How R.S. Thomas’s Poems Got ‘Started’

rst“As I go through my day,” R. S. Thomas writes, “at my desk, in my contact with others, or out in the world of nature, I see something, begin to turn it over in my mind, and decide that it has poetic possibilities.”

The ‘starter’ for the following poem is, I think, an evening when Thomas, the parish priest, visited a parishioner and listened to her talk about her son who now knew the reason for the roaring in his veins:

At nine o’clock in the morning
My son said to me:
Mother, he said, from the wet streets
The clouds are removed and the sun walks
Without shoes on the warm pavements.
There are girls biddable at the corners
With teeth cleaner than your white plates
The sharp clatter of your dishes
Is less pleasant to me than their laughter.
The day is building; before its bright walls
Fall in dust, let me go
Beyond the front garden without you
To find glasses unstained by tears, . . .

For me, the mother is a widow living with her only son in a cottage on a remote farm. Thomas has walked up the path to call on her, and nodded attentively, over a cup of tea, to her grumbling about her son and those – perhaps “sluts” – down in the village.

Every pastor has listened to both the son and the mother. Every pastor empathizes with each of them, for they are doing what comes naturally. But only one pastor has brought this common experience to poetry, writing:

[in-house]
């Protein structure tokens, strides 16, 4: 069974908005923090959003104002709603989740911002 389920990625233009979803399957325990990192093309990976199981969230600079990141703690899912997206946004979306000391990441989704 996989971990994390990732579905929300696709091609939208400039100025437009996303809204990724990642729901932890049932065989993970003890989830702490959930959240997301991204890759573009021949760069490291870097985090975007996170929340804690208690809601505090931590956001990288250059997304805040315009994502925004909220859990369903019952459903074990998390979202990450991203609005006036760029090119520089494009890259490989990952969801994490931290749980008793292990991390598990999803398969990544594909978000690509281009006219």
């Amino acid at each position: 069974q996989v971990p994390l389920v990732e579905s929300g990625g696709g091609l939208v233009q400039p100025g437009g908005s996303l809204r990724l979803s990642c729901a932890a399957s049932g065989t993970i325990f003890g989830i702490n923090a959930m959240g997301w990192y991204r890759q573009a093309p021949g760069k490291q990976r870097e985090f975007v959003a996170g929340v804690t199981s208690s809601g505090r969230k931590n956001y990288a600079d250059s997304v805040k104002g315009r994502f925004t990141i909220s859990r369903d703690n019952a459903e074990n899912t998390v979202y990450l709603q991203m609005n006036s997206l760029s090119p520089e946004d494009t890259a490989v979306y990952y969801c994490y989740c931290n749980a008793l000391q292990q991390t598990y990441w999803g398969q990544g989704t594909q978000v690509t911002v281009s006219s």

. . . from the wet streets
The clouds are removed and the sun walks
Without shoes on the warm pavements.

Thomas chose words and rhythms to keep the experience fresh; words and rhythms that recreate it for each new reader.

Here’s the full quote with which I began:

As I go through my day at my desk, Thomas writes, in my contact with others, or out in the world of nature, I see something, begin to turn in over in my mind, and decide that it has poetic possibilities. The main concern now will be not to kill it; not to make it common, prosaic, uninteresting. If it bores me in the telling, it will surely bore the public in the reading. I must choose words and rhythms which will keep it fresh and have the power to recreate the experience in all its original intensity for each new reader. But in this very process the experience is changed, and will continue to be changed as each new reader apprehends it.

R. S. Thomas quotes used in this blog:

“As I go through my day” – “Words and the Poet,” R. S. Thomas: Selected Prose, 65.

“At nine o’clock in the morning” – “Mother and Son,” Tares, 37.

Advertisements

Leave a Reply

Fill in your details below or click an icon to log in:

WordPress.com Logo

You are commenting using your WordPress.com account. Log Out / Change )

Twitter picture

You are commenting using your Twitter account. Log Out / Change )

Facebook photo

You are commenting using your Facebook account. Log Out / Change )

Google+ photo

You are commenting using your Google+ account. Log Out / Change )

Connecting to %s